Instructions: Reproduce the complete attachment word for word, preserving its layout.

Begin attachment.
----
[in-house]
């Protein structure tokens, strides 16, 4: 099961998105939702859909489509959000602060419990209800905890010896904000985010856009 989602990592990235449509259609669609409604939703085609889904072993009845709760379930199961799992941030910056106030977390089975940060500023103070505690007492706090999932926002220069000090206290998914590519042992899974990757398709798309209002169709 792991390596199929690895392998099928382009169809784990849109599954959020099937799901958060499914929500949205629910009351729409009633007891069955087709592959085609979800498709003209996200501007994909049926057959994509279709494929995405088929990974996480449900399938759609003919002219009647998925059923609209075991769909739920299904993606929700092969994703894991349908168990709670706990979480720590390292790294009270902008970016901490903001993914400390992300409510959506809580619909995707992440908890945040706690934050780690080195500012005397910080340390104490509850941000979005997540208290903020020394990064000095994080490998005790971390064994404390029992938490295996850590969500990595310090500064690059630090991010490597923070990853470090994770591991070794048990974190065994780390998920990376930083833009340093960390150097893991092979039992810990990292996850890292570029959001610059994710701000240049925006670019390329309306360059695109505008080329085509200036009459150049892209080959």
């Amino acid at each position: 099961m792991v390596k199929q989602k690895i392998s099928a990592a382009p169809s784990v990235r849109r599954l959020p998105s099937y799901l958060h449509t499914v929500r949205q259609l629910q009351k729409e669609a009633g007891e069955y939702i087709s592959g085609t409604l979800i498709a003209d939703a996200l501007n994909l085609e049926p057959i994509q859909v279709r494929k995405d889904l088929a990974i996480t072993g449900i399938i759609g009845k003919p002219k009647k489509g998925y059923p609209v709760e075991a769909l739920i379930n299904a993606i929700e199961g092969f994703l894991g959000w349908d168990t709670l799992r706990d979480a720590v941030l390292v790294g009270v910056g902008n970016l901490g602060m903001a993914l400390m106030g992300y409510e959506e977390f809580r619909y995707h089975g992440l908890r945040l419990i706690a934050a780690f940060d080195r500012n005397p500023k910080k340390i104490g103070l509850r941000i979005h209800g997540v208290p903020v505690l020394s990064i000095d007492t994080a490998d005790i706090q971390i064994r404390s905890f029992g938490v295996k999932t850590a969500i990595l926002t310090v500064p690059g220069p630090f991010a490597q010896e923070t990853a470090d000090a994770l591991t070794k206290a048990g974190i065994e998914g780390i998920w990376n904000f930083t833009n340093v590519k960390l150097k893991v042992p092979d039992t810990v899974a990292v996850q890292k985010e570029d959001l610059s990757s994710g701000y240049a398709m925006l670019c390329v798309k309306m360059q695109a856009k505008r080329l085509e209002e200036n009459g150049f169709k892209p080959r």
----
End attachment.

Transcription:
[in-house]
């Protein structure tokens, strides 16, 4: 099961998105939702859909489509959000602060419990209800905890010896904000985010856009 989602990592990235449509259609669609409604939703085609889904072993009845709760379930199961799992941030910056106030977390089975940060500023103070505690007492706090999932926002220069000090206290998914590519042992899974990757398709798309209002169709 792991390596199929690895392998099928382009169809784990849109599954959020099937799901958060499914929500949205629910009351729409009633007891069955087709592959085609979800498709003209996200501007994909049926057959994509279709494929995405088929990974996480449900399938759609003919002219009647998925059923609209075991769909739920299904993606929700092969994703894991349908168990709670706990979480720590390292790294009270902008970016901490903001993914400390992300409510959506809580619909995707992440908890945040706690934050780690080195500012005397910080340390104490509850941000979005997540208290903020020394990064000095994080490998005790971390064994404390029992938490295996850590969500990595310090500064690059630090991010490597923070990853470090994770591991070794048990974190065994780390998920990376930083833009340093960390150097893991092979039992810990990292996850890292570029959001610059994710701000240049925006670019390329309306360059695109505008080329085509200036009459150049892209080959």
């Amino acid at each position: 099961m792991v390596k199929q989602k690895i392998s099928a990592a382009p169809s784990v990235r849109r599954l959020p998105s099937y799901l958060h449509t499914v929500r949205q259609l629910q009351k729409e669609a009633g007891e069955y939702i087709s592959g085609t409604l979800i498709a003209d939703a996200l501007n994909l085609e049926p057959i994509q859909v279709r494929k995405d889904l088929a990974i996480t072993g449900i399938i759609g009845k003919p002219k009647k489509g998925y059923p609209v709760e075991a769909l739920i379930n299904a993606i929700e199961g092969f994703l894991g959000w349908d168990t709670l799992r706990d979480a720590v941030l390292v790294g009270v910056g902008n970016l901490g602060m903001a993914l400390m106030g992300y409510e959506e977390f809580r619909y995707h089975g992440l908890r945040l419990i706690a934050a780690f940060d080195r500012n005397p500023k910080k340390i104490g103070l509850r941000i979005h209800g997540v208290p903020v505690l020394s990064i000095d007492t994080a490998d005790i706090q971390i064994r404390s905890f029992g938490v295996k999932t850590a969500i990595l926002t310090v500064p690059g220069p630090f991010a490597q010896e923070t990853a470090d000090a994770l591991t070794k206290a048990g974190i065994e998914g780390i998920w990376n904000f930083t833009n340093v590519k960390l150097k893991v042992p092979d039992t810990v899974a990292v996850q890292k985010e570029d959001l610059s990757s994710g701000y240049a398709m925006l670019c390329v798309k309306m360059q695109a856009k505008r080329l085509e209002e200036n009459g150049f169709k892209p080959r």